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Prepaid debit cards can be an innovative way to manage your money. These cards don’t allow you to pile on personal debt because you spend only what is preloaded on the card, without making use of any credit. Hence, the cardholder assumes no risk whatsoever of ugly letters and phone calls from a collection agency.
Prepaid debit cards usually don’t affect your credit scores.
Learn more about the differences between debit cards and credit cards
When shopping online or making a hotel reservation, a prepaid debit card works much like a bank-issued debit card. These cards can also be used in brick-and-mortar stores and at ATMs. Qualifying for a prepaid debit card generally doesn’t require a credit check. Consumers who have had financial problems and are unable to open bank accounts generally qualify for prepaid debit cards.
Contrary to what you may have heard, prepaid debit cards typically can’t help you build up your credit scores. Prepaid debit cards can’t be used as part of a credit-building strategy because they aren’t reported to the credit bureaus. Prepaid debit cards work just like using cash and, therefore, are not predictive of how a person will manage his or her credit obligations in the future.
Recent legislation now requires prepaid card issuers to provide fraud and error protection policies, but you must register your prepaid card to be eligible. Consumers can dispute charges and stolen money can be restored; check with your prepaid card issuer for details.
But what if you don’t register? If you load $500 onto a prepaid debit card and lose it, it’s just like losing $500 in cash. You’re out of luck. Recovering the funds will likely be impossible.
If you lose a credit card with a $500 limit, however, and you notify the card issuer right away, then you really haven’t lost anything other than a little piece of pretty plastic. The card issuer will send you a new card, and there are fraud protections in place to protect you in case any unauthorized charges occurred before you reported the card as lost or stolen (even for secured cards where you have to put up a deposit).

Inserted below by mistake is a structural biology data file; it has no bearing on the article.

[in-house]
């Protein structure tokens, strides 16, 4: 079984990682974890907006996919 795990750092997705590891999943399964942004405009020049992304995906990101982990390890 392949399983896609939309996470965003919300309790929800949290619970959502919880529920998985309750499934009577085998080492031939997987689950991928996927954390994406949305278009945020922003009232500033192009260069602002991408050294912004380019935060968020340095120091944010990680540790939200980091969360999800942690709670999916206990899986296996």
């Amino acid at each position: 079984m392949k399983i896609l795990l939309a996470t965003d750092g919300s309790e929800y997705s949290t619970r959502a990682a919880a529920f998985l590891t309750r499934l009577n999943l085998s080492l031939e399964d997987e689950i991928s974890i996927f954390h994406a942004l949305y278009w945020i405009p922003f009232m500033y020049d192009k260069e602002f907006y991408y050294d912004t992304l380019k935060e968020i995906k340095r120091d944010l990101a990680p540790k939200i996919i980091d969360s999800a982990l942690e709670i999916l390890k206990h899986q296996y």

Unfortunately, prepaid debit cards are notoriously loaded with outlandishly high fees which the card user gets trapped into paying. We’re opposed to the idea of paying any fee to use your own money, but you may find inexpensive prepaid cards that can be quite useful.
Some of the potential costs that come with a prepaid card include:
Here are the most important things to look for:
The best prepaid card will depend on what you’ll use it for, including how you’ll add and withdraw cash. The best card for you will be convenient and inexpensive to use in your daily life.
Take a look at the American Express Bluebird Card, which can be free to use and is very much like a typical bank account. It allows for direct deposit, bill pay, and mobile check capture, and even comes with benefits like purchase protection and access to Amex Offers.
It’s rare to find prepaid cards that are 100% free of fees in every way. But there are quite a few that have no monthly or annual fees, and you can often avoid cash deposit and withdrawal fees if you use the right services — so they can be free if you use them carefully.
Here are some of the most inexpensive prepaid debit cards:
No, prepaid debit cards typically don’t help you build credit because they’re basically like using cash. They’re not predictive of how risky it is to lend money to you.
Want to improve your credit scores? See some excellent credit cards to help you do just that.
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